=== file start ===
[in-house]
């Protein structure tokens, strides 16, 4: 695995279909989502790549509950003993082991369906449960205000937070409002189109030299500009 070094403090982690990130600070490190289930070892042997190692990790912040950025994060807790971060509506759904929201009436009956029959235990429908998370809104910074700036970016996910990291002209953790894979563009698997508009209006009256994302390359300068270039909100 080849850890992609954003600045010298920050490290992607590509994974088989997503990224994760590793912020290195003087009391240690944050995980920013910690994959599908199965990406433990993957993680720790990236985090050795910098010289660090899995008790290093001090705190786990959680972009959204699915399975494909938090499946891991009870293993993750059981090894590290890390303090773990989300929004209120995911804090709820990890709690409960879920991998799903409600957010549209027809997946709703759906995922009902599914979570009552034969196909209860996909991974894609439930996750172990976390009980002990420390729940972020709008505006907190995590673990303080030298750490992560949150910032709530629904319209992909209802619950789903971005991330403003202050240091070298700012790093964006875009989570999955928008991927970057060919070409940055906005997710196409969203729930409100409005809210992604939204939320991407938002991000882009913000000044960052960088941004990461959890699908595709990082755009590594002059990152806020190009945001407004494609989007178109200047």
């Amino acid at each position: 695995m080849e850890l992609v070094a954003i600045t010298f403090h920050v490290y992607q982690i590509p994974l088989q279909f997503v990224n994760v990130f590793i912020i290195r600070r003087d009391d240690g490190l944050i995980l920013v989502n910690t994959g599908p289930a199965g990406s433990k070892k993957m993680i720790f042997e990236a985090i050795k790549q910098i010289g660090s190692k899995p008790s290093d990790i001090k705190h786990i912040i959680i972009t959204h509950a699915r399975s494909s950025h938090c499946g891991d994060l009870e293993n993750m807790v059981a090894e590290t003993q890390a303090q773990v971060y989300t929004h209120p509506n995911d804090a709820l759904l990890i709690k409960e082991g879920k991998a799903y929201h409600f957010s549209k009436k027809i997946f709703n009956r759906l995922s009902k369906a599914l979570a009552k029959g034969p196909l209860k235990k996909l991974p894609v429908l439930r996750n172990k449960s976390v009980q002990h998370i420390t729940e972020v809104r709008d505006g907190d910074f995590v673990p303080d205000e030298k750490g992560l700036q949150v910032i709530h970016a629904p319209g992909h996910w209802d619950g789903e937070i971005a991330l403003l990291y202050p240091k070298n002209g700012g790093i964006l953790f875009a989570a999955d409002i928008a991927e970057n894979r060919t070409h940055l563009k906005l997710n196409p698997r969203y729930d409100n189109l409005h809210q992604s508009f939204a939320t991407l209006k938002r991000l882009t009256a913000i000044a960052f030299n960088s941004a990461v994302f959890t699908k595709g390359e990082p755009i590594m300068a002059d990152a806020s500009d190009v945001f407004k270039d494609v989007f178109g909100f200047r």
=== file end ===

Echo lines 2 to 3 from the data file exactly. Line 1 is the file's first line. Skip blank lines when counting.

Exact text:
């Protein structure tokens, strides 16, 4: 695995279909989502790549509950003993082991369906449960205000937070409002189109030299500009 070094403090982690990130600070490190289930070892042997190692990790912040950025994060807790971060509506759904929201009436009956029959235990429908998370809104910074700036970016996910990291002209953790894979563009698997508009209006009256994302390359300068270039909100 080849850890992609954003600045010298920050490290992607590509994974088989997503990224994760590793912020290195003087009391240690944050995980920013910690994959599908199965990406433990993957993680720790990236985090050795910098010289660090899995008790290093001090705190786990959680972009959204699915399975494909938090499946891991009870293993993750059981090894590290890390303090773990989300929004209120995911804090709820990890709690409960879920991998799903409600957010549209027809997946709703759906995922009902599914979570009552034969196909209860996909991974894609439930996750172990976390009980002990420390729940972020709008505006907190995590673990303080030298750490992560949150910032709530629904319209992909209802619950789903971005991330403003202050240091070298700012790093964006875009989570999955928008991927970057060919070409940055906005997710196409969203729930409100409005809210992604939204939320991407938002991000882009913000000044960052960088941004990461959890699908595709990082755009590594002059990152806020190009945001407004494609989007178109200047």
């Amino acid at each position: 695995m080849e850890l992609v070094a954003i600045t010298f403090h920050v490290y992607q982690i590509p994974l088989q279909f997503v990224n994760v990130f590793i912020i290195r600070r003087d009391d240690g490190l944050i995980l920013v989502n910690t994959g599908p289930a199965g990406s433990k070892k993957m993680i720790f042997e990236a985090i050795k790549q910098i010289g660090s190692k899995p008790s290093d990790i001090k705190h786990i912040i959680i972009t959204h509950a699915r399975s494909s950025h938090c499946g891991d994060l009870e293993n993750m807790v059981a090894e590290t003993q890390a303090q773990v971060y989300t929004h209120p509506n995911d804090a709820l759904l990890i709690k409960e082991g879920k991998a799903y929201h409600f957010s549209k009436k027809i997946f709703n009956r759906l995922s009902k369906a599914l979570a009552k029959g034969p196909l209860k235990k996909l991974p894609v429908l439930r996750n172990k449960s976390v009980q002990h998370i420390t729940e972020v809104r709008d505006g907190d910074f995590v673990p303080d205000e030298k750490g992560l700036q949150v910032i709530h970016a629904p319209g992909h996910w209802d619950g789903e937070i971005a991330l403003l990291y202050p240091k070298n002209g700012g790093i964006l953790f875009a989570a999955d409002i928008a991927e970057n894979r060919t070409h940055l563009k906005l997710n196409p698997r969203y729930d409100n189109l409005h809210q992604s508009f939204a939320t991407l209006k938002r991000l882009t009256a913000i000044a960052f030299n960088s941004a990461v994302f959890t699908k595709g390359e990082p755009i590594m300068a002059d990152a806020s500009d190009v945001f407004k270039d494609v989007f178109g909100f200047r």